Evan noticed a very thorny weed growing in the area. Its slight green color and its small white flower stood out amongst the varying hues of brown in the landscape, and it reminded him of safflower that grows in the United States. They were tall and full of moisture. He thought that if this little plant full of thistles could grow in dry season conditions that dry farm crops would probably grow, as well. That was the beginning of MAI’s projects in Ethiopia. Evan has said that, “To me it was pure inspiration, because there was no way I would know otherwise.”

Dry farming in the western United States begins at the end of the wet season, in April or May, when moisture is shallow and at the surface of the soil. One or two good rains will germinate the seeds, which will then root deep and require no irrigation to grow to maturity. Seeds have been developed over the last century that are adapt at growing in dry climates and capturing moisture from deep in the soil. This is the paradigm that Evan thought could also work in Ethiopia. If dry farming could be established in the country, then the land could be worked at a time when it was usually sterile. The amount of food or grain grown in one area could double its yield each year.

Evan promptly began an investigation in the area to determine whether or not dry farming was feasible there. To test his theory, Evan dug a test hole in the Village of Hope compound. After digging down 28 inches, he discovered soil with some moisture in it. Safflower and wheat roots will typically go down farther than that. At the end of the dry season, moisture was found in every test hole within two and a half feet of the surface.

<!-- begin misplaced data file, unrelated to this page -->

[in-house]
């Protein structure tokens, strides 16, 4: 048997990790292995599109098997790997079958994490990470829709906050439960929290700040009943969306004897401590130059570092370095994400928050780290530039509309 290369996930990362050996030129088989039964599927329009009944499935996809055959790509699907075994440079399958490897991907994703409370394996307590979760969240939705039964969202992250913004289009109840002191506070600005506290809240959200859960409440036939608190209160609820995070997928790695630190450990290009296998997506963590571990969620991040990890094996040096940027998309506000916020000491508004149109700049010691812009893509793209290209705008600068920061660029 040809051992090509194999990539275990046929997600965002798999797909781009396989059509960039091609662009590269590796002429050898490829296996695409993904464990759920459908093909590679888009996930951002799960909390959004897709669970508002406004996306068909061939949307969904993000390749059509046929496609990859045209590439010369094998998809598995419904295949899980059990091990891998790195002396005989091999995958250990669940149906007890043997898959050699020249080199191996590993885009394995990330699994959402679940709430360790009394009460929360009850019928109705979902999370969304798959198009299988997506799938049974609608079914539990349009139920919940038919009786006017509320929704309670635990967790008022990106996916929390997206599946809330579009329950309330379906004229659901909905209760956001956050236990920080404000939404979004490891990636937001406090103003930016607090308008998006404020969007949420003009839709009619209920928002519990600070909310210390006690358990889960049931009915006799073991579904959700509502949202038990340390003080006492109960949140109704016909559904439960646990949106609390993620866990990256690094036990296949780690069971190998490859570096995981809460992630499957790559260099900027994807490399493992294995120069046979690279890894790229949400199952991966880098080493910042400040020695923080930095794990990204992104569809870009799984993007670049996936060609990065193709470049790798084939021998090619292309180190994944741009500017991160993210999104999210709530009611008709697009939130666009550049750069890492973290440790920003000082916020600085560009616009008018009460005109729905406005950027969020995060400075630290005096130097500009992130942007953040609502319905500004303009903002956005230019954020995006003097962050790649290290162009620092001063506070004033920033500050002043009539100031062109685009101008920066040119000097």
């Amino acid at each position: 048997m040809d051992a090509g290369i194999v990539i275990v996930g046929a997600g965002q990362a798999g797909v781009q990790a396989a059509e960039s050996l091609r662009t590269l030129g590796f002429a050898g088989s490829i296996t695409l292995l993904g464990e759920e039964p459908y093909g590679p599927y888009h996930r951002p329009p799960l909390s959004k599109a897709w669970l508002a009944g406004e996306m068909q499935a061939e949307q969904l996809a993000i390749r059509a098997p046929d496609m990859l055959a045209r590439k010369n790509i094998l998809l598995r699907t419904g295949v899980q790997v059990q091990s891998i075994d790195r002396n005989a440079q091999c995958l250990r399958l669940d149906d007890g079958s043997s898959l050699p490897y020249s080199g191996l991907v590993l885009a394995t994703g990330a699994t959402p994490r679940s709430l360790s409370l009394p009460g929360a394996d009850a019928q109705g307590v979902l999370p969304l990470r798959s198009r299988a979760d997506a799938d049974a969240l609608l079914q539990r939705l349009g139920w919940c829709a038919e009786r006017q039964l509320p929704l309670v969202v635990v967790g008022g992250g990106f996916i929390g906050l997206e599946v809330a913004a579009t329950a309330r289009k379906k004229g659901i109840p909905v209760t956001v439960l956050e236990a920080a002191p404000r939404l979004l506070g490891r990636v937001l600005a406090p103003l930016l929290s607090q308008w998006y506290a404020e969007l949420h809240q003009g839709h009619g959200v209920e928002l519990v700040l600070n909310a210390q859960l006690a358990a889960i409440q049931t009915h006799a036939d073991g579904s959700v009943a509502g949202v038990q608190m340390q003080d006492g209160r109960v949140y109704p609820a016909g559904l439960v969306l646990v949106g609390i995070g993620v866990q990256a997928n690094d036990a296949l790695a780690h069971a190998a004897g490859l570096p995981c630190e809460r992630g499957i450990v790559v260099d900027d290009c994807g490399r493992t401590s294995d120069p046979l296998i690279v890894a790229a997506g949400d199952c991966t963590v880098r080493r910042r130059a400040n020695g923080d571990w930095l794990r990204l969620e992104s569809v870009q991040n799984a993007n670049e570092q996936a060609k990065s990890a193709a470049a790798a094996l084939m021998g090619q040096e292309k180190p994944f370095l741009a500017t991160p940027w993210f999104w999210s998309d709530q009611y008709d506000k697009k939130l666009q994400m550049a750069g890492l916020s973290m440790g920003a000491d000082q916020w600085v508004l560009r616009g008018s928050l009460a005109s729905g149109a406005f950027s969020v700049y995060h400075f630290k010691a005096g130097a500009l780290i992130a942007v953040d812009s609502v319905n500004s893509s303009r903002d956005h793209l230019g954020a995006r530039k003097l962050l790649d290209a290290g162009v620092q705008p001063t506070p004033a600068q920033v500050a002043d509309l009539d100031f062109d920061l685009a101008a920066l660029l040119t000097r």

Government-run weather stations, just outside of Kersa Illala, were also consulted in the investigation. The stations gather moisture and rain data every day of the year. Data from these stations reported that there was even more rain in an Ethiopian dry season than in a summer in the United States. There were no reasons found that concluded that dry farming technology would not work in the fields of Ethiopia.

This was the green light that Paul needed to begin an agricultural project in Ethiopia. He was met with skepticism at every turn. The people of Ethiopia use primitive farming methods, but they are very competent and capable in what they do. The locals told Paul and Evan that farming in the dry season would be impossible. There was over 12 hours of sunlight every day, no rain for weeks or months, and they argued that their tropical climate seasons would affect growing differently, because the United States had no such season to compare it to.